Most accounting firms regularly give some thought as to how they might grow whether it’s through adding more clients, offering a new service or even trying to penetrate a new industry. But how many firms can honestly say they took the time to create a formal strategy?
Creating a plan that delineates the services you will offer, the clients you will target, the industries you will serve and how you will position your brand within those industries is extremely worthwhile. It can give all of your efforts a solid direction. At the same time, it’s an exercise that is often fraught with problems. Good strategies can win out over the practical.
New strategies can win out over those that are tested and true. Often, an all-of-the-above strategy emerges because no one at the firm wants to be the one to say, “no, we should not do that right now.”
Here’s another thought that rarely comes up: risk. How much risk is involved in your growth strategy?
Put another way, what can go wrong if you pursue a particular strategy and what do you stand to lose? It’s not a question that often gets asked in talks about growing the company, which are often buzzing with optimism. But it should be.
To help frame the growth discussion at your firm, here are five proven strategies for how to grow your business:
1. Increase Penetration of an Existing Market
In the product world, there’s a saying: the easiest sale is the customer you already have. It is usually uttered in discussions that surround retention, but it might also be said about increasing market penetration.
Simply put, increasing market penetration is selling more services to the customers you already have. It can be a great strategy, because it increases revenue without the effort and expense of obtaining new customers.
But it is not without risk. Selling an ever-increasing amount into the same customer pool can be tough on clients and your firm. Indeed, research my firm conducted shows that few customers understand the entire range of services available to them, and the education process is not always easy. Clients may associate your firm with one service, but not another. It’s an extremely common problem.
2. Offering Your Services to New Markets
This is an exceedingly common strategy. If you firm is doing well in Market A, it stands to reason that it would do well in Market B as well, right? Not always.
While there are many circumstances in which this makes sense, the risks can be substantial. For starters, it costs money and time to educate and nurture a new audience. Do you have enough of both to see meaningful gains?
Underinvestment is a very common mistake. There’s also the risk of diluting your brand. If your firm is associated with a certain industry, you don’t want to pull the focus away from that unless you know there is new business to be gained.
3. Create Alternative Distribution Channels
This is a common strategy in the product world, which is far less common in professional services. But it does exist.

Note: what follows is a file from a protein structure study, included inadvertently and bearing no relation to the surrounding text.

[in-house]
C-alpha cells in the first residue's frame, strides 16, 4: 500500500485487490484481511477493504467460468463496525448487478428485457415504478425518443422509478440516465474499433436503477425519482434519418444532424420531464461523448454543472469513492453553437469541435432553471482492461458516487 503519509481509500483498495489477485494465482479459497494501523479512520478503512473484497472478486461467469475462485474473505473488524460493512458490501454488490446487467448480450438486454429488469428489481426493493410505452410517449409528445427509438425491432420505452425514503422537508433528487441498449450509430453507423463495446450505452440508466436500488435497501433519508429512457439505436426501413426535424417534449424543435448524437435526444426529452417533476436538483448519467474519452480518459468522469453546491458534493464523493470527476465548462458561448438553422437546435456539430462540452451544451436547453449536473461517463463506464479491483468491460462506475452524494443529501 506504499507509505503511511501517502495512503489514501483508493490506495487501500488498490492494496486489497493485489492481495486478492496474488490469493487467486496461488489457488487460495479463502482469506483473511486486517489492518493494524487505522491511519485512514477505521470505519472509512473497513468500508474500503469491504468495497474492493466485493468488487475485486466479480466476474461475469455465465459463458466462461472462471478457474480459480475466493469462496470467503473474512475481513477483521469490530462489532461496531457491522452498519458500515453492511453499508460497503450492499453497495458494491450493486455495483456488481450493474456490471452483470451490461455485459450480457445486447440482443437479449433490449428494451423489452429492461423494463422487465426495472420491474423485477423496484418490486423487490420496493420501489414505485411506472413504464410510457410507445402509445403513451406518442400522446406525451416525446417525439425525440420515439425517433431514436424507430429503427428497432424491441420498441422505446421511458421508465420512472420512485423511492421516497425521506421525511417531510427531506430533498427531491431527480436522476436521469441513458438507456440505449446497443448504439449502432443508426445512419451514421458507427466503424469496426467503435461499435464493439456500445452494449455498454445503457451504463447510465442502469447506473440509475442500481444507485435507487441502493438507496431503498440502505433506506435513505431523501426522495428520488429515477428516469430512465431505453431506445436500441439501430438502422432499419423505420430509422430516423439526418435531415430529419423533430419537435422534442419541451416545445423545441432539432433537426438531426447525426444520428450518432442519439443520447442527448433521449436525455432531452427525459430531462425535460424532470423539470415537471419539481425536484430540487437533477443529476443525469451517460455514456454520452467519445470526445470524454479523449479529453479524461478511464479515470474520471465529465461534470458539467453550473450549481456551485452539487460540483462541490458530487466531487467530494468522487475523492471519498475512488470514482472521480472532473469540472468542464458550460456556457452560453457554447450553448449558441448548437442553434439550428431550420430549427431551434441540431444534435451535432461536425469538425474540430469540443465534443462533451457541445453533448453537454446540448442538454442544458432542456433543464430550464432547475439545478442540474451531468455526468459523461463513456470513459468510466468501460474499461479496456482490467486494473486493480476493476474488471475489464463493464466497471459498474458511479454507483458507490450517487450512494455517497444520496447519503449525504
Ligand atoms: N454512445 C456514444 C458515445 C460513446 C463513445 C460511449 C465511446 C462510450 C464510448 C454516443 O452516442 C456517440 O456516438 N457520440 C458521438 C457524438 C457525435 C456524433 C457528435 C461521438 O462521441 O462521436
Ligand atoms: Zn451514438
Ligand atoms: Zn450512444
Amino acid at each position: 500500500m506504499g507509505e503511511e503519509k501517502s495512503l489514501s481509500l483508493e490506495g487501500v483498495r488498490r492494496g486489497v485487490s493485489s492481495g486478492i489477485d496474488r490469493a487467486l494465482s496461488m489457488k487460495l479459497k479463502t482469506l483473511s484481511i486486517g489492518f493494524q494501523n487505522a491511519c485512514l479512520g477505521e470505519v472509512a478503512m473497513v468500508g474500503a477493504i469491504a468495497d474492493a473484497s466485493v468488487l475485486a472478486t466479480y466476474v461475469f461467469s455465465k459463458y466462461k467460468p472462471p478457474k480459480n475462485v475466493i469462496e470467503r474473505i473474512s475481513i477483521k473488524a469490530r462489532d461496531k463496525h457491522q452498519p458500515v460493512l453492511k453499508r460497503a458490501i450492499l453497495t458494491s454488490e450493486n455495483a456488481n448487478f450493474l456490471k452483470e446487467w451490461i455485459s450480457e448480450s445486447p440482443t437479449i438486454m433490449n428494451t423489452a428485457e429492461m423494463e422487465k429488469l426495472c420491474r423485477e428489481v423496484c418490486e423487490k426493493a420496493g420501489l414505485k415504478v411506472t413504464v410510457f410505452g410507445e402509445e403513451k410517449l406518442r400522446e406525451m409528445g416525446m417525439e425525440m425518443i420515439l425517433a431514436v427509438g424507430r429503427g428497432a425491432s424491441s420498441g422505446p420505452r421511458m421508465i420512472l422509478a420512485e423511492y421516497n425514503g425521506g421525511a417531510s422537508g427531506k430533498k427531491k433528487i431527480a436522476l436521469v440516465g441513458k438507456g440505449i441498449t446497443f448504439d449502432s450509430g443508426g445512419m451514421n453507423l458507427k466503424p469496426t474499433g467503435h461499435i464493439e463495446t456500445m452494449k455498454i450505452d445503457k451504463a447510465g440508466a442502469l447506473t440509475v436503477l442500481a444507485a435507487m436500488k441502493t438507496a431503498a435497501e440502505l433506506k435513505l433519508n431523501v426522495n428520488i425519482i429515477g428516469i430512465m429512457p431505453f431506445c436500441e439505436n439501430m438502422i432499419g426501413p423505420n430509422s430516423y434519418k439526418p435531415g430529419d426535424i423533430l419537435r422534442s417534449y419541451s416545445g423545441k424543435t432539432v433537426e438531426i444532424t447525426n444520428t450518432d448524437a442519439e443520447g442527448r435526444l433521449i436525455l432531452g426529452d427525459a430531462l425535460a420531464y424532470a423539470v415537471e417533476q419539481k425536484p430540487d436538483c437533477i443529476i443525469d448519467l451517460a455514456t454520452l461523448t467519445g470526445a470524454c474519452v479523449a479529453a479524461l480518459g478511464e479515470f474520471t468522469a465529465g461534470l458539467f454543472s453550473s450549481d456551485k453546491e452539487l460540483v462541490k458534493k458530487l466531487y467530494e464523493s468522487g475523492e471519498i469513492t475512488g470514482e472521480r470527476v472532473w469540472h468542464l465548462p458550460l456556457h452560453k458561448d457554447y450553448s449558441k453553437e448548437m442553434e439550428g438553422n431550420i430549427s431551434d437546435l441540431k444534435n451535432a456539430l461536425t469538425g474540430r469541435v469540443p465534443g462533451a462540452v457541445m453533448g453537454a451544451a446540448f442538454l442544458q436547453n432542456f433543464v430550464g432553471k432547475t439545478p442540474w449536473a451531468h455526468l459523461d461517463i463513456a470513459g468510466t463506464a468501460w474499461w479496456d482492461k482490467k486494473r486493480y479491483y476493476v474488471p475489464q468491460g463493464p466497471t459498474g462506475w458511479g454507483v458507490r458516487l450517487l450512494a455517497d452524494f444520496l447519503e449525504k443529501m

For example, if you firm partners with a trade association or business organization to sell services, this is an alternative distribution channel. It is something outside your primary marketing efforts. The risks here are lower, and primarily involve whether the time and expense of the effort justify themselves in the acquisition of new business.
In our example of a partnership, these relationships can often be very time consuming. If they don’t produce revenue, they become a drain on resources.
4. Developing New Services
This is one many firms pursue because new opportunities often present themselves. For example, new rules for revenue recognition might lead to an idea for revenue recognition services. The question is whether that idea should be acted upon.
In truth, the risks involved in new services are substantial. For starters, there is opportunity cost. What could you be doing if you were not spending your time developing new services? More marketing? System optimization? More billable hours? All could present a faster path to more revenue.
There’s also the challenge of creating services that are complementary to what you offer now. Just because your firm sees them as so does not mean your clients will feel the same.
Then there’s brand dilution, something not often talked about. By expanding the services you are known for, you may lose the association with core services that caused your clients to hire you in the first place.
5. Selling New Services to New Markets
This is the riskiest strategy of all because everything is new to your firm: both the market and the product. In the most extreme cases, you are in essence establishing a new business. Of course, it can be lucrative under the right conditions. But be very careful before you go down this road.
As you can see, every strategy carries risk. But how much risk can vary greatly depending on your firm’s situation, and how the strategies are executed.
How do you mitigate risk in all of these strategies? In a word: research.
By studying your moves beforehand, testing your hypothesis and creating a proof for every concept, you can dramatically reduce the chances that you will go down the wrong road. And if you do find yourself on the wrong path, a correction won’t cost much in money or time.